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Madan Lal Ramesh Chander and ors. Vs. Jagdish Singh and ors. - Court Judgment

LegalCrystal Citation
SubjectMotor Vehicles
CourtPunjab and Haryana High Court
Decided On
Case NumberF.A.F.O. No. 217 of 1976 and Cross objection No. 8-C11 of 1977
Judge
Reported inAIR1985P& H93
ActsMotor Vehicles Act - Schedule - Regulation 4
AppellantMadan Lal Ramesh Chander and ors.
RespondentJagdish Singh and ors.
Cases ReferredLachhman Singh v. Gurmit Kaur
Excerpt:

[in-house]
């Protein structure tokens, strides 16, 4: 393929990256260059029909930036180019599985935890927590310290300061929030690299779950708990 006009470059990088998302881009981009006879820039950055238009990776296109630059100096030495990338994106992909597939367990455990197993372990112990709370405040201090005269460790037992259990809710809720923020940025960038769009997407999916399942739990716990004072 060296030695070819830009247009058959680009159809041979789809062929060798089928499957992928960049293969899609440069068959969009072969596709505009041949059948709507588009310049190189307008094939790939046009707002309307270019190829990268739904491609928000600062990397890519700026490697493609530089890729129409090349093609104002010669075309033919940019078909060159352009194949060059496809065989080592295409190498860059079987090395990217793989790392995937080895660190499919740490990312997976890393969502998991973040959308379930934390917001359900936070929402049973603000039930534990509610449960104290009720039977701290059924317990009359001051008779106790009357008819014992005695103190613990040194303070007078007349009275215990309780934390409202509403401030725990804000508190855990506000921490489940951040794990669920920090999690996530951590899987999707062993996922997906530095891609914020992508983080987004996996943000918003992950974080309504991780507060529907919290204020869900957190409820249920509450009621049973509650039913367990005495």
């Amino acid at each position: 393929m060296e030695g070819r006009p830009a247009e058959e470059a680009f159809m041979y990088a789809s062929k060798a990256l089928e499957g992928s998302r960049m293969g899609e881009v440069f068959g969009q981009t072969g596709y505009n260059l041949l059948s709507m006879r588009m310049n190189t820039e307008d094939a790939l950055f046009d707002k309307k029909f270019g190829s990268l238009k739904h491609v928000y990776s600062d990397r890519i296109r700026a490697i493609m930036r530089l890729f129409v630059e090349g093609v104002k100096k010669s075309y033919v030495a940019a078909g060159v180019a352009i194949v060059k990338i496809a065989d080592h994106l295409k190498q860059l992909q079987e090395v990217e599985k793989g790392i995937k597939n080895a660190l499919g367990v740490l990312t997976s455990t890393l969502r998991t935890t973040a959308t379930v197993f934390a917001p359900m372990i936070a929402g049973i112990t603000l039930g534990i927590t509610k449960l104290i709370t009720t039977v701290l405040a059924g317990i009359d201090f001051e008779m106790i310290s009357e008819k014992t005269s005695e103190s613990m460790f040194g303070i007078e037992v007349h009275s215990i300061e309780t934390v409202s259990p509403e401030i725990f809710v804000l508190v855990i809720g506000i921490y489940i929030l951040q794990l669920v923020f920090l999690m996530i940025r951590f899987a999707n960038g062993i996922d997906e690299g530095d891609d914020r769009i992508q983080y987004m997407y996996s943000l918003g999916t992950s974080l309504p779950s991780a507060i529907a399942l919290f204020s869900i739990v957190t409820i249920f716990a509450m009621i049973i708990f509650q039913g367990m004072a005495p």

- sections 100-a [as inserted by act 22 of 2002], 110 & 104 & letters patent, 1865, clause 10: [dr. b.s. chauhan, cj, l. mohapatra & a.s. naidu, jj] letters patent appeal order of single judge of high court passed while deciding matters filed under order 43, rule1 of c.p.c., - held, after introduction of section 110a in the c.p.c., by 2002 amendment act, no letters patent appeal is maintainable against judgment/order/decree passed by a single judge of a high court. a right of appeal, even though a vested one, can be taken away by law. it is pertinent to note that section 100-a introduced by 2002 amendment of the code starts with a non obstante clause. the purpose of such clause is to give the enacting part of an overriding effect in the case of a conflict with laws mentioned with the..........tribunal awarded rs. 19,000/- as compensation to the claimants, they being the parents of sukhdev singh, deceased. the driver and owner of the oil-tanker as also the insurance company, with which the tanker had been insured were held liable for payment of the amount awarded.3. in appeal now, mr. munishwar puri, counsel for the appellants sought to assail the finding of negligence recorded against the driver of the oil-tanker, by adverting to the evidence of the only witness examined in this behalf namely aw. 11 labh singh. this labh singh too was a passenger in the bus involved in the accident.4. according to the said labh singh when the bus, which was proceeding towards patiala reached near kandoli, an oil tanker came from the opposite direction. a horse-cart was also at that time.....